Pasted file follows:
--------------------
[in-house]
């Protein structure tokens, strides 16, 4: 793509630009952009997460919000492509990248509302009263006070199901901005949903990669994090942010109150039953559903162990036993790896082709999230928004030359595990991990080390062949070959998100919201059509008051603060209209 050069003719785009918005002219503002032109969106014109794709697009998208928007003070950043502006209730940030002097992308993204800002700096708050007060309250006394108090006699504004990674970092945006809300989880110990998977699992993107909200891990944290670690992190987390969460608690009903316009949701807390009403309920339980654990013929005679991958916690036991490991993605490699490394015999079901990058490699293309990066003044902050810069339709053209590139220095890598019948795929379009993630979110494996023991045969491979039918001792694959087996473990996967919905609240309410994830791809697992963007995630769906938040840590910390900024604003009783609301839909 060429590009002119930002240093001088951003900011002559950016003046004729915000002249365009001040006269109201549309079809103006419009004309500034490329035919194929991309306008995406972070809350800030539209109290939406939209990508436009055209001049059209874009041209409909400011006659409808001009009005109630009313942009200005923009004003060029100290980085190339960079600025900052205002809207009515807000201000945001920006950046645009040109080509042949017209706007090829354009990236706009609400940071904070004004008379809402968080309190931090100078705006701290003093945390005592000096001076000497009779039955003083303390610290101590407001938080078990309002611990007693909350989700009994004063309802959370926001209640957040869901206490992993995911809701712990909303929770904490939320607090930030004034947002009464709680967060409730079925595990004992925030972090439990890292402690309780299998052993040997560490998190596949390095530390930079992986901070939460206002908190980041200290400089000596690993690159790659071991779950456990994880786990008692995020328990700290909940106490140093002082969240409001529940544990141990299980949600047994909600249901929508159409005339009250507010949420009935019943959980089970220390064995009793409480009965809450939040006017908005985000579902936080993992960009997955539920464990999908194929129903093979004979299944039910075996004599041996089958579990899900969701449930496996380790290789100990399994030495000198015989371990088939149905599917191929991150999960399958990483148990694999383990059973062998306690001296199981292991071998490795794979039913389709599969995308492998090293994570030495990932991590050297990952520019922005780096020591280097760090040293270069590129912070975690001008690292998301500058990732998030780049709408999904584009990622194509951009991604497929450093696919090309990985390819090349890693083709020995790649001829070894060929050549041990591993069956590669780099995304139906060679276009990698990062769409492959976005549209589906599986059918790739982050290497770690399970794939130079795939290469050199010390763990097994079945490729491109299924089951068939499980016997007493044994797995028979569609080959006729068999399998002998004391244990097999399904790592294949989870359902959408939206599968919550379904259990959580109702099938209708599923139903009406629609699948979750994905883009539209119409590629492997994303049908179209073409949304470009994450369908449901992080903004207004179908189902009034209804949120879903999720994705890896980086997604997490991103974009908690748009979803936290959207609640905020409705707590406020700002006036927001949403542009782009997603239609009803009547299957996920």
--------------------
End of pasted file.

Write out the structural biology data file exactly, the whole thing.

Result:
[in-house]
């Protein structure tokens, strides 16, 4: 793509630009952009997460919000492509990248509302009263006070199901901005949903990669994090942010109150039953559903162990036993790896082709999230928004030359595990991990080390062949070959998100919201059509008051603060209209 050069003719785009918005002219503002032109969106014109794709697009998208928007003070950043502006209730940030002097992308993204800002700096708050007060309250006394108090006699504004990674970092945006809300989880110990998977699992993107909200891990944290670690992190987390969460608690009903316009949701807390009403309920339980654990013929005679991958916690036991490991993605490699490394015999079901990058490699293309990066003044902050810069339709053209590139220095890598019948795929379009993630979110494996023991045969491979039918001792694959087996473990996967919905609240309410994830791809697992963007995630769906938040840590910390900024604003009783609301839909 060429590009002119930002240093001088951003900011002559950016003046004729915000002249365009001040006269109201549309079809103006419009004309500034490329035919194929991309306008995406972070809350800030539209109290939406939209990508436009055209001049059209874009041209409909400011006659409808001009009005109630009313942009200005923009004003060029100290980085190339960079600025900052205002809207009515807000201000945001920006950046645009040109080509042949017209706007090829354009990236706009609400940071904070004004008379809402968080309190931090100078705006701290003093945390005592000096001076000497009779039955003083303390610290101590407001938080078990309002611990007693909350989700009994004063309802959370926001209640957040869901206490992993995911809701712990909303929770904490939320607090930030004034947002009464709680967060409730079925595990004992925030972090439990890292402690309780299998052993040997560490998190596949390095530390930079992986901070939460206002908190980041200290400089000596690993690159790659071991779950456990994880786990008692995020328990700290909940106490140093002082969240409001529940544990141990299980949600047994909600249901929508159409005339009250507010949420009935019943959980089970220390064995009793409480009965809450939040006017908005985000579902936080993992960009997955539920464990999908194929129903093979004979299944039910075996004599041996089958579990899900969701449930496996380790290789100990399994030495000198015989371990088939149905599917191929991150999960399958990483148990694999383990059973062998306690001296199981292991071998490795794979039913389709599969995308492998090293994570030495990932991590050297990952520019922005780096020591280097760090040293270069590129912070975690001008690292998301500058990732998030780049709408999904584009990622194509951009991604497929450093696919090309990985390819090349890693083709020995790649001829070894060929050549041990591993069956590669780099995304139906060679276009990698990062769409492959976005549209589906599986059918790739982050290497770690399970794939130079795939290469050199010390763990097994079945490729491109299924089951068939499980016997007493044994797995028979569609080959006729068999399998002998004391244990097999399904790592294949989870359902959408939206599968919550379904259990959580109702099938209708599923139903009406629609699948979750994905883009539209119409590629492997994303049908179209073409949304470009994450369908449901992080903004207004179908189902009034209804949120879903999720994705890896980086997604997490991103974009908690748009979803936290959207609640905020409705707590406020700002006036927001949403542009782009997603239609009803009547299957996920």